Publisher’s Point: Lessons From “The Lion”

By: Ali Elizabeth Turner.
About a week ago, my family and I had a chance to see “The Lion,” a remarkable true story about a young Indian boy who was separated from his family, adopted by loving Australian parents, grows up on Tasmania, and then 25 years later miraculously finds his family of origin. His name is Saroo Brierley, and he was 5 when he became lost in the subcontinent of India in the middle of nearly a billion people. He did not know his mother’s first or last name, (other than “Ammi,” a Hindi term of endearment), he mispronounced the name of his town to the point that no one recognized it, and Saroo was utterly vulnerable. He spent two days on the train and ended up in Calcutta, lived on the streets, was nearly sold into sexual slavery, but managed to escape. Before you say, “Look, there’s enough ugly stuff in the world, I think I’ll pass,” I am going to be the spoiler and let you know that it has a real-life happy ending, and Saroo has two families today who love him desperately. It’s also not a chick flick. My husband’s protective “guy heart” was so stirred he could hardly finish the film. I saw that same heart every day when we lived at an orphanage in Mexico, and it is not that of a wimp.

The journey from lost little boy to greatly loved adoptee to a wild searcher/seeker, to a finder and lover of two utterly disparate families is compelling, and worth the ride. Any parent will want to hug their kids and hold them tight, no matter how old they are. It is a gorgeous film, and for the life of me, I have no idea how they got Sunny Pawar, who plays young Saroo to portray a lost little kid in such a convincing manner. His performance was heartbreakingly real, as was that of Dev Patel, who played the adult Saroo. Dev was introduced to the west as the lead actor in Slumdog Millionaire.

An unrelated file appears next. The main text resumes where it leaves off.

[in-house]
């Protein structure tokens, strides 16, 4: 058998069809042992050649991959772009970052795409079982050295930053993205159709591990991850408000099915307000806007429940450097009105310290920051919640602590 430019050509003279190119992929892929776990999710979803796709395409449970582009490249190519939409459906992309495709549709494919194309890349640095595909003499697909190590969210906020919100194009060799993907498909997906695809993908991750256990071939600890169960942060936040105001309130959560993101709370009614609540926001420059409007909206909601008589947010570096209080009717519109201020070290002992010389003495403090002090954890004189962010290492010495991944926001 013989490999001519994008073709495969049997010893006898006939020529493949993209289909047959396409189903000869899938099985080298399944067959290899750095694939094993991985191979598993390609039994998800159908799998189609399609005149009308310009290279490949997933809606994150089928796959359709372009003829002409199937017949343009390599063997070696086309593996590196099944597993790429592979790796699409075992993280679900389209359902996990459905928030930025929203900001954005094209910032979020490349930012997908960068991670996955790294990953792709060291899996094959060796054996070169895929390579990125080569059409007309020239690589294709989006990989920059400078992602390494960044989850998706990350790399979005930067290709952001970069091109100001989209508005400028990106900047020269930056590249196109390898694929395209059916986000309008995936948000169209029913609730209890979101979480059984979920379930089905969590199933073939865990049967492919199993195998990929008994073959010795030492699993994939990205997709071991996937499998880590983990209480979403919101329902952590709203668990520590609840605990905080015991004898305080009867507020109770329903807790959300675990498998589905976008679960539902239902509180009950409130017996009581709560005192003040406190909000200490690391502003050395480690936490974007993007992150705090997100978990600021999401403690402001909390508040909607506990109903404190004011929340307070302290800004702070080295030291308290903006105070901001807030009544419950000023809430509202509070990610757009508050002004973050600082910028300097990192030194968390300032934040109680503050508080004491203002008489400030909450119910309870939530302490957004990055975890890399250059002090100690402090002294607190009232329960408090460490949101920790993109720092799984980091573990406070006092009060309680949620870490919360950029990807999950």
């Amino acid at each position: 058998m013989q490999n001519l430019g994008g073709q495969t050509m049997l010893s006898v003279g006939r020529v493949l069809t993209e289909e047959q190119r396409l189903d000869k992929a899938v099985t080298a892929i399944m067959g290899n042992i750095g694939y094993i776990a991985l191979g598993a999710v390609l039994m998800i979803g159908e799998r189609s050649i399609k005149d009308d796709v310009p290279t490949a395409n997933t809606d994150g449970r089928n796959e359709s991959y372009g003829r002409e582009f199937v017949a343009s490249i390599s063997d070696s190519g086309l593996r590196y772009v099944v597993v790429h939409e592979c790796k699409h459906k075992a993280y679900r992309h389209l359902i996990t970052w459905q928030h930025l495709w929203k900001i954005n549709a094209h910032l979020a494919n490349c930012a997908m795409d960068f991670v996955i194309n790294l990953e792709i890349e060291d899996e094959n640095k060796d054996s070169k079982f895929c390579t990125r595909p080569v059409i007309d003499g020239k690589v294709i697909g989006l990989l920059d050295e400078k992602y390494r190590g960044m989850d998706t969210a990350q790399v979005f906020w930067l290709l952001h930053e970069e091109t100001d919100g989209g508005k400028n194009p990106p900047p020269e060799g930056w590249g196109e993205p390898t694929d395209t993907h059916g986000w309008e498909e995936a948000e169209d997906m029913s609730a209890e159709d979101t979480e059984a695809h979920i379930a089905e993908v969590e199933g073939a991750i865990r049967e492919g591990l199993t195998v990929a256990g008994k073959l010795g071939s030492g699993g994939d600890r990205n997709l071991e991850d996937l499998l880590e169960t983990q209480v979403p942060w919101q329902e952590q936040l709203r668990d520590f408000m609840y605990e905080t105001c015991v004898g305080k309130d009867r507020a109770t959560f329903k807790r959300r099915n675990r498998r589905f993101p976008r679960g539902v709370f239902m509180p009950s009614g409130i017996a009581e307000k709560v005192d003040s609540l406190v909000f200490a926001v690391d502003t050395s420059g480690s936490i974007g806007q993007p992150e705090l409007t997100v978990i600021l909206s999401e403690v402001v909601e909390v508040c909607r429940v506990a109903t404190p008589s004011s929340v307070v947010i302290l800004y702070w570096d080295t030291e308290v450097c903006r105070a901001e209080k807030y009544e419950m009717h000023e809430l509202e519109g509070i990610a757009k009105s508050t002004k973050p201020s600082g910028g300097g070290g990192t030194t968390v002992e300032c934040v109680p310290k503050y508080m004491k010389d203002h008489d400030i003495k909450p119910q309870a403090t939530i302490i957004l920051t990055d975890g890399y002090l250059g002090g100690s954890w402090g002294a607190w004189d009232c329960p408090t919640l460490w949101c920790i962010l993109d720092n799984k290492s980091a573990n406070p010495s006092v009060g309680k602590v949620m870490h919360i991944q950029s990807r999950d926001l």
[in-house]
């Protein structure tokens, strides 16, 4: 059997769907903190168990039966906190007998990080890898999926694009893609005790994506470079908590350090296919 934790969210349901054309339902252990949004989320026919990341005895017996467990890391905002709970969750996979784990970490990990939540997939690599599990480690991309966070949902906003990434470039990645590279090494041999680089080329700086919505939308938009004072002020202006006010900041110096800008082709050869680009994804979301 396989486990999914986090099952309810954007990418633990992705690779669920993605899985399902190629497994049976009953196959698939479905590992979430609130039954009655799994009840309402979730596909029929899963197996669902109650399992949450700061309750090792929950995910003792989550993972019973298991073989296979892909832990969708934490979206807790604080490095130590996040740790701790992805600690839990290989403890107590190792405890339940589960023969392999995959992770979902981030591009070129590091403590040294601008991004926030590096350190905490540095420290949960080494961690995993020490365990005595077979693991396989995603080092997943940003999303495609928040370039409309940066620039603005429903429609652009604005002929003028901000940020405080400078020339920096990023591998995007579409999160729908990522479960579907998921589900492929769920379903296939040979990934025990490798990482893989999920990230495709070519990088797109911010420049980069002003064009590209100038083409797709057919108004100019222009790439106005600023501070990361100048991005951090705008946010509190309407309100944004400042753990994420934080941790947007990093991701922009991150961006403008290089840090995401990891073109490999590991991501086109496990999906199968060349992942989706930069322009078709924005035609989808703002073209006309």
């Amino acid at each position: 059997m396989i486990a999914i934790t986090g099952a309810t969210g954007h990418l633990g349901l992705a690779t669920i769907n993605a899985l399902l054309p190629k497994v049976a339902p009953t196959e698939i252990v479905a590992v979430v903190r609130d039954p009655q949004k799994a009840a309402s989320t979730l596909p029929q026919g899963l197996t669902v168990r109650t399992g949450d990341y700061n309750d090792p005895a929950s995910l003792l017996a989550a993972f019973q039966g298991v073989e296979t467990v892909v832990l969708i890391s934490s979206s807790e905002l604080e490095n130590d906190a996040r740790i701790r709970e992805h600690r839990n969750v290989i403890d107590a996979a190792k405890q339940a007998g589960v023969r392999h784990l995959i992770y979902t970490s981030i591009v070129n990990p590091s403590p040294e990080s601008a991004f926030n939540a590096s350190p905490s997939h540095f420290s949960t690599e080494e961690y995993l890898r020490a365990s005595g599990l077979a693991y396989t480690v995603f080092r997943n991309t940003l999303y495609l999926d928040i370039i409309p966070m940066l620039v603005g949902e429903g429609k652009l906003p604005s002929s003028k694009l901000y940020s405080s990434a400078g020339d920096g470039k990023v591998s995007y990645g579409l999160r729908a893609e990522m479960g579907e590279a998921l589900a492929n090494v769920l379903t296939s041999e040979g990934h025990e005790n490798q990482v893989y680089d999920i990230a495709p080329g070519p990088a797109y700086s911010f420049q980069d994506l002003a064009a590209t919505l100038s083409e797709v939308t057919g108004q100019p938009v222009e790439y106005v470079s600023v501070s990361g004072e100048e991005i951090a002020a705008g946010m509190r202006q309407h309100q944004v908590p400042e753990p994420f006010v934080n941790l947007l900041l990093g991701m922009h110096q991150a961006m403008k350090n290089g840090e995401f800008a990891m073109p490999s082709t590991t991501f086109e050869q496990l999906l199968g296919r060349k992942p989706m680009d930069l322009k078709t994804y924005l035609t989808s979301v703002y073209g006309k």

So, what are the lessons? What first comes to mind is the powerful role of fathers, in this case, fathers who choose to adopt. Adoptive moms get a lot of press, adoptive dads not so much, and this dad is a true hero. David Wenham, who plays the part of John Brierley, Saroo’s Australian dad, absolutely nails his performance. His understated but obviously deep love for both of the boys that they got from India is like a quiet, nourishing river. What made the Brierley’s situation even more challenging was that Mantosh, who was adopted after Saroo, had even deeper issues, including self-battering which I believe is still a problem, as well as substance abuse. John Brierley was most definitely “there” for his kids, and while he couldn’t heal their torment, I have no doubt that his love and influence was and is their rock.

Secondly, the “lioness” heart of a mom, that of birth moms and adoptive ones is not to be trifled with, and never gives up. Saroo’s Indian mom, who was single, illiterate, and supported her kids by carrying rocks, looked for him literally for years with no resources for the search. Sue Brierley, who is played by Nicole Kidman, is one remarkable mom, fighting for her sons, wanting them close while letting them go. It’s every mom’s journey, adoptive or not. The film shows the moment in real life when the two moms met for the first time, and I am having a hard time seeing my computer screen as I type, just thinking about it.

The quest for finding one’s family against all odds is as epic as Homer’s Illiad and Odyssey. While it consumes the adult Saroo nearly to the point of a complete nervous breakdown, the prize of perseverance and the resolution of his “root” questions inspire one to “dig deep” when it comes to tackling the impossible in other arenas.

Most importantly, The Lion is about the power of love. Love that would cause adults to take on two utterly traumatized kids and raise them well, irrespective of the cost. Love that is insistent upon the truth, no matter how shattering it might be. Love that transcends culture, illiteracy, poverty, comfort and trauma,that is what The Lion is. Rent it and happily bring Kleenex. You are going to need it.